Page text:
“These seven fundamental steps are pragmatic lessons that have been transformational in other major industries and are highly relevant to those firms working in the North Sea. The alternative approach is the status quo – acknowledging a short lifespan of the UKCS and an acceleration towards decommissioning.
“I believe this industry can have a sustainable future, but we need to take a more strategic and integrated view if we are to extend the life of the North Sea for everyone involved and for future generations. It’s time to act.”
Stephen Marcos Jones, business development director, Oil and Gas UK, added: “As this basin is faced with being competitive in a global marketplace, it is essential industry acts quickly and determinedly to address its cost and efficiencies challenges.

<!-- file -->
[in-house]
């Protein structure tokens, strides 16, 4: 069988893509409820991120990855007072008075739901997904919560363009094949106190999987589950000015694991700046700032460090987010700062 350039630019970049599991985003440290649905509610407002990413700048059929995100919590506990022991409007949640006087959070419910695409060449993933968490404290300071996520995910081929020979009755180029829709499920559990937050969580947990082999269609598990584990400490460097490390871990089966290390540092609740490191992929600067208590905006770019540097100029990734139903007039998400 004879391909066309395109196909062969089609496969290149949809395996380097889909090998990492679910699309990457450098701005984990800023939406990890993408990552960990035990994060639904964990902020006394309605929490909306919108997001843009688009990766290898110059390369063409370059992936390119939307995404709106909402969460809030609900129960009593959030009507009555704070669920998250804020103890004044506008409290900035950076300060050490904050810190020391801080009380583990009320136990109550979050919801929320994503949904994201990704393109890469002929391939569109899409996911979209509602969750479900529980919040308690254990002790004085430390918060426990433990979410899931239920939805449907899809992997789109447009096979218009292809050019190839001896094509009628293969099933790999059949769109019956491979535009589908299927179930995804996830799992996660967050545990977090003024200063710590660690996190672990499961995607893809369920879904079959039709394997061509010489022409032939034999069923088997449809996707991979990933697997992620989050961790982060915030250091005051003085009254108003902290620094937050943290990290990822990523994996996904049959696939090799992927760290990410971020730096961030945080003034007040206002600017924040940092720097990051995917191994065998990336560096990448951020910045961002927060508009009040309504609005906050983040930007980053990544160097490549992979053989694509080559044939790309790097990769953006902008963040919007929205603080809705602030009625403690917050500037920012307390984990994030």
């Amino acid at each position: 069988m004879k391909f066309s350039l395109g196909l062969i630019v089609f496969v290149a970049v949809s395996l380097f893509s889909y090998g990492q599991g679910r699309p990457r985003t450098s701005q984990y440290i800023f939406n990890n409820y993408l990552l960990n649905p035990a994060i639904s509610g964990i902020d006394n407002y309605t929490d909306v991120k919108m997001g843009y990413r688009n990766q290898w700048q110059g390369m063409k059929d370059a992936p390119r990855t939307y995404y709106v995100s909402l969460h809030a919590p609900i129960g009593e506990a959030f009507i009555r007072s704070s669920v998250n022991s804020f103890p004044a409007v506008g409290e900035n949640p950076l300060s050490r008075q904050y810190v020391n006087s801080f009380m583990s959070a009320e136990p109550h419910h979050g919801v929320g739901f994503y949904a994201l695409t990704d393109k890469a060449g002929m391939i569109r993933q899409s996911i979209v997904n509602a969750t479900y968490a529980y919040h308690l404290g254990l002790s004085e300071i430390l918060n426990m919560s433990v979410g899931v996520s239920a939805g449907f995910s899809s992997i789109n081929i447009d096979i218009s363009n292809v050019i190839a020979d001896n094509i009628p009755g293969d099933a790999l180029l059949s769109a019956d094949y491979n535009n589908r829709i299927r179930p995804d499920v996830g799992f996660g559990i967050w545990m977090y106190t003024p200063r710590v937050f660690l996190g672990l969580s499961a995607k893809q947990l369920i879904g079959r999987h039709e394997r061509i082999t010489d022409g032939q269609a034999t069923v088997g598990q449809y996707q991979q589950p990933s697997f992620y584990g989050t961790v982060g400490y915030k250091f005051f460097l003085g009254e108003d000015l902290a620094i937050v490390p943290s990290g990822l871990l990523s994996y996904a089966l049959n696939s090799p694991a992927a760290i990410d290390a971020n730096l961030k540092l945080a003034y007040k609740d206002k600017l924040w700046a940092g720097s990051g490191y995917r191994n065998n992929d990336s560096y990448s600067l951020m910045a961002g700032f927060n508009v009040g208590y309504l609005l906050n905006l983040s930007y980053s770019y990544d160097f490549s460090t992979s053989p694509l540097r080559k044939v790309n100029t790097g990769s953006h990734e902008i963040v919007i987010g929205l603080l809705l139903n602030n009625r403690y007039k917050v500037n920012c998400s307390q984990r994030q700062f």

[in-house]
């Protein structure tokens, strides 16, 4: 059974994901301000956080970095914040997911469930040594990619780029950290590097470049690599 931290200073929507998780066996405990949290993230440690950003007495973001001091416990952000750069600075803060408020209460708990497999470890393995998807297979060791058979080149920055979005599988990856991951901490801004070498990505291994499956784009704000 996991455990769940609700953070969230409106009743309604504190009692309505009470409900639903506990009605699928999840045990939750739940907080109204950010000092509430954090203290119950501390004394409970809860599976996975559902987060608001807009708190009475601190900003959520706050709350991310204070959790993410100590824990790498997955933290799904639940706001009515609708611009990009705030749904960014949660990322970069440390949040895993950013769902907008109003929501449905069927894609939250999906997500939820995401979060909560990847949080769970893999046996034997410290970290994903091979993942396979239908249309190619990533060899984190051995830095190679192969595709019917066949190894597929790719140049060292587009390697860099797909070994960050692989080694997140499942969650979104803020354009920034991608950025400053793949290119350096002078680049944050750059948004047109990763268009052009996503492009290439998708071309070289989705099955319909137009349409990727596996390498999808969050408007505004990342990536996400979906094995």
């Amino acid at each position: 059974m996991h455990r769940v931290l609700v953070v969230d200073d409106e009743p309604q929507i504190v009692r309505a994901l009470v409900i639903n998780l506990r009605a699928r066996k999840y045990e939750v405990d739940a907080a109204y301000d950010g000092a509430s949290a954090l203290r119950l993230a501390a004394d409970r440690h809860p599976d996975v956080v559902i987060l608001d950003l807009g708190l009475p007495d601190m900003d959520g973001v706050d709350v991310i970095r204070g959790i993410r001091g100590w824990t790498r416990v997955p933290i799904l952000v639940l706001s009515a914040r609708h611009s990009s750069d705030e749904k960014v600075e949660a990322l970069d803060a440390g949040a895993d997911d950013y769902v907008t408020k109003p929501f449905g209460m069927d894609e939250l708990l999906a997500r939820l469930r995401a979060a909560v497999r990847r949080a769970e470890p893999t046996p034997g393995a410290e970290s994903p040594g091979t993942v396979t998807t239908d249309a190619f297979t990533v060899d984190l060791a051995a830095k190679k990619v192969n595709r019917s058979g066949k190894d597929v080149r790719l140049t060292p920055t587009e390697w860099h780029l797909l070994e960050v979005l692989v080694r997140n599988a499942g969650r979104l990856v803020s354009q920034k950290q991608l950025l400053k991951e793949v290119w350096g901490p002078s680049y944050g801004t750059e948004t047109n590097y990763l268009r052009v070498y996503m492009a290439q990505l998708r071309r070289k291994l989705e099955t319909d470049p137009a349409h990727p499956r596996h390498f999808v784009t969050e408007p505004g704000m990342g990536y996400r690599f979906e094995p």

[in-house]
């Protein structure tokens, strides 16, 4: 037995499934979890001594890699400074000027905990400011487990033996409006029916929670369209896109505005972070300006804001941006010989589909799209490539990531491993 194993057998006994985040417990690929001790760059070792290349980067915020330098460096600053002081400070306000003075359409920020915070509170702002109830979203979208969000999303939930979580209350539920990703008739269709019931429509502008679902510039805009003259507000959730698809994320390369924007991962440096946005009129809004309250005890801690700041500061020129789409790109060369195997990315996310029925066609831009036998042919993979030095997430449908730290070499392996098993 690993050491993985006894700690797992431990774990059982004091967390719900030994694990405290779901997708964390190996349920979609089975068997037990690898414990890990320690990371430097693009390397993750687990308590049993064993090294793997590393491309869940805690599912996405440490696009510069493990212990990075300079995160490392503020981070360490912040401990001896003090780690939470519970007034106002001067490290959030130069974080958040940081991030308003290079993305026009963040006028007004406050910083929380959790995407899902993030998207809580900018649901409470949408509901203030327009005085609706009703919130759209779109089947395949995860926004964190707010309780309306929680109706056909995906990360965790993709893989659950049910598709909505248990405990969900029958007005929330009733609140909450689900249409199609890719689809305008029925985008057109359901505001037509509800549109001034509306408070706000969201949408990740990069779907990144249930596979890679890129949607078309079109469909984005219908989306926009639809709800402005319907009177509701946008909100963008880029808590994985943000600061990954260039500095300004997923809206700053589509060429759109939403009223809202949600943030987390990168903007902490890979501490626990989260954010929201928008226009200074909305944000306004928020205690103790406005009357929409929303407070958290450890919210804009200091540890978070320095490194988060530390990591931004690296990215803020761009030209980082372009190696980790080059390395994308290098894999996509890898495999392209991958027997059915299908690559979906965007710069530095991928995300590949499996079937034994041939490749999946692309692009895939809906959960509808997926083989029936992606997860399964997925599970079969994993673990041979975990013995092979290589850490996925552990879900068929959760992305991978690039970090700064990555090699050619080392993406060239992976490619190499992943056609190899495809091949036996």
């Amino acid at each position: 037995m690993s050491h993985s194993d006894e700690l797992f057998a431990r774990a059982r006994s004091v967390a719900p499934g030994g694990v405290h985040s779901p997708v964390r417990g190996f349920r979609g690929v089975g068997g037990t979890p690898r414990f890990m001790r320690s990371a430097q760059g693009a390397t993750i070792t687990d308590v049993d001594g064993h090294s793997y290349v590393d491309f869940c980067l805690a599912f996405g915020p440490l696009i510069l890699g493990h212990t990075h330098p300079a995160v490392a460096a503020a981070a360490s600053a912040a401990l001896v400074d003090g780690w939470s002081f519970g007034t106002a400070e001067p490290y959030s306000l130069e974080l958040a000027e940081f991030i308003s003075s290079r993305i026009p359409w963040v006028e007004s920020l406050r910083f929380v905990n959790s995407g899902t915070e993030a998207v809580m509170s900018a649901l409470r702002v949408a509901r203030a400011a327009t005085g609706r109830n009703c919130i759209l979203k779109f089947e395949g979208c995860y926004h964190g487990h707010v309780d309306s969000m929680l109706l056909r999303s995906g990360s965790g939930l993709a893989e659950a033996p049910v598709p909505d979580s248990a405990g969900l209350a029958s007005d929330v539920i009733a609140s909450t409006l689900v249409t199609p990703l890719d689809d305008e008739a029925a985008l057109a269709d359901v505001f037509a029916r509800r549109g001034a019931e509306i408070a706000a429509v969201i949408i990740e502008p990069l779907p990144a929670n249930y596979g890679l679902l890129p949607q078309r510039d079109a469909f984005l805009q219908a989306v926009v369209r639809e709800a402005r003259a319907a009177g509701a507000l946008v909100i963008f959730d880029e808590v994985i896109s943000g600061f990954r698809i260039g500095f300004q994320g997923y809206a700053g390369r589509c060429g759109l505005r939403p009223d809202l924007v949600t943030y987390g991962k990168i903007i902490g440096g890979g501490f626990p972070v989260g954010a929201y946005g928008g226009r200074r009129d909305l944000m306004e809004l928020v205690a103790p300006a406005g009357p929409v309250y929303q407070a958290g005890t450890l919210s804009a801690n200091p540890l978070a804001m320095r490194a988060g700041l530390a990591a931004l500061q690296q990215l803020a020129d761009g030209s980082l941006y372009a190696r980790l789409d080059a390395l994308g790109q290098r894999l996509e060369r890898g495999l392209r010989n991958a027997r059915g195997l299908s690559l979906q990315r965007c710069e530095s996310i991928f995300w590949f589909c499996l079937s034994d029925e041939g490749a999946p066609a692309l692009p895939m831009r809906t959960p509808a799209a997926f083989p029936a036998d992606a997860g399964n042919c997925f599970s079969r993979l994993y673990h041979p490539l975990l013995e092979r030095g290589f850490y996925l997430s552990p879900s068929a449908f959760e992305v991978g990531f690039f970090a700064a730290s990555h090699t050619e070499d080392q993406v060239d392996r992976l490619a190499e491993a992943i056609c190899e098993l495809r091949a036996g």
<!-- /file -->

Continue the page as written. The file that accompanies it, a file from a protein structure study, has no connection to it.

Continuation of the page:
“Work is already under way to address this, and our conference is the ideal forum to encourage greater collaboration and set out an industry-wide strategy for improvement. We can learn a lot of other successful UK industries, to support both operations on the UK continental shelf, and Britain’s world-class supply chain.
“If this sector is to thrive for decades ahead, cooperation and relationship optimisation will be key.”
Other industries have collaborated
In the 1980s to 2000s, four heavy engineering based industry sectors – aerospace, automotive, chemical, and rail – dealt with a similar range of challenges, such as: significant safety requirements; extended periods of considerable cost pressure; economic downturns impacting trade; and increasing international competition for investment.